Of course, one element you’ve spoken about with this series is the “world behind the world” idea. This series takes place in a version of our reality, but there’s crazy stuff going on under the surface that most people don’t see. What’s your “in” to that part of the series? Do we have an outsider character discovering this world, or would you rather start us off on the inside and explain it as you go?
Traditionally, there’s a Neo or a Luke Skywalker when you’re having a new world explained to you, someone you identify with and whose journey you can relate to. This is a little different because it starts when we’re already deep into it. The idea is that all those myths and monsters we heard about as kids were real, but they were pushed back into the darkness a thousand years ago. Now we’ve cemented over all the madness with cities and we live these lovely peaceful lives where nobody’s ever really seen a ghost, and these guys are the reason why. They do day jobs just like we do, but when there’s a problem they’re called together to take care of it. We’ve got three leads, the three children of the man who runs the Magic Order, and the one we identify most with I guess is the guy who’s turned his back on it and become a complete norm. He and his wife are just living a regular life for a very big reason we find out about in the first issue.
Stick with that family. The first evocative cover from Olivier shows off a quartet of characters who look like they’re living pretty separate lives: classic stage magician, working class stiff, slick Rick and a street punk. What can you tell us about each these four and where they stand with each other as the story opens?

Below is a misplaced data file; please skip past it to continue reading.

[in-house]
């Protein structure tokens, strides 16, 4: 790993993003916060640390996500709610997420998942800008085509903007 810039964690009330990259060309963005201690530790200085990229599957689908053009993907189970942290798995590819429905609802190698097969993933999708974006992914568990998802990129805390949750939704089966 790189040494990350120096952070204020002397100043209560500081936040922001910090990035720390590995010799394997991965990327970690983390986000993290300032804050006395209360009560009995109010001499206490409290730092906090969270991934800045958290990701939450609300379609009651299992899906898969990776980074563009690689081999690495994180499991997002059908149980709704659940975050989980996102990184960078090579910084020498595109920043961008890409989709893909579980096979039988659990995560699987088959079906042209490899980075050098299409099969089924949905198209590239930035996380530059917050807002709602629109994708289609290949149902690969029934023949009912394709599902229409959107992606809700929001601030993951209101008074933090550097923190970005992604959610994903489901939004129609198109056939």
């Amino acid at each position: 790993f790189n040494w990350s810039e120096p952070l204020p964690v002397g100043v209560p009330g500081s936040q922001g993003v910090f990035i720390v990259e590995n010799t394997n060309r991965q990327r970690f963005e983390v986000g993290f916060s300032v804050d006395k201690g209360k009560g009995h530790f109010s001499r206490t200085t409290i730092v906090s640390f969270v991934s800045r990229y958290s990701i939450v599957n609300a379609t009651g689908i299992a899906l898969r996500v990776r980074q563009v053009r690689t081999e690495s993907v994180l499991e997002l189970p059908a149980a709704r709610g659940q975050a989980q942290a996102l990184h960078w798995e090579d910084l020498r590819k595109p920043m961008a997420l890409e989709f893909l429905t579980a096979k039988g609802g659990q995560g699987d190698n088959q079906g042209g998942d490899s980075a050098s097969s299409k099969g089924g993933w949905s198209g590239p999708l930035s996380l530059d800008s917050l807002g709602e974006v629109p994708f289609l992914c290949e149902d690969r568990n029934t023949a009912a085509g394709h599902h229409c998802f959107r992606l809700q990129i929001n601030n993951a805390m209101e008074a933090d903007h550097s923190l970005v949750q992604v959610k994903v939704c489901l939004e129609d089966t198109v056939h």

King Lear is obviously about an old man who’s worried about his kingdom and who among his three daughters is going to keep the shit together: Cordelia, Regan and Goneril. Our lead here, Moonstone the Magnificent, is a stage magician with three kids, and he likewise frets about their suitability to protect the world when he’s gone. They’re all very real people here in the real world with their own individual concerns. Regan is the most likely, but is a hot-head. Cordelia wants to please her father, but she’s a drug-user and an alcoholic who can always be counted on to make the wrong choices. Gabriel is the boy most likely to. He’s the Michael Corleone. But he isn’t interested. He walks away, and this is all part of a much bigger plot and a war that’s been going on in the shadows while we’re reading about the Kardashians or tweeting jokes about Trump.
With Olivier Coipel, you’ve got a collaborator who I’m shocked hasn’t done more original work outside of the big two. And he’s an artist you haven’t previously paired with on a big series. What made him the right visual partner for this particular pitch? What was the big ask you had of him in designing the world and drawing the book itself?
Olivier is hands down the best artist working in comics right now. At any company. I’ve always admired him and been chasing him for years, but you’ve read the first couple of issues and seen the level he’s working at here. This isn’t hyperbole. Look at the work previewed on these pages. It’s just jaw-dropping. We created this internally with designers and a character design bible as we do with all the Netflix projects, but he’s just taken it to levels we couldn’t have imagined. He’s God, plain and simple.
Our numbers for this have exceeded even Jupiter’s Legacy, which came in just under 140,000 with a couple printings back in 2012. We’ve exceeded that already and FOC isn’t even until Monday so it’s BY FAR the best numbers ever on a Millarworld book. Netflix has a Hell of a launch here, and 99.9% of that is down to Olivier, who’s just a superstar. I love him.
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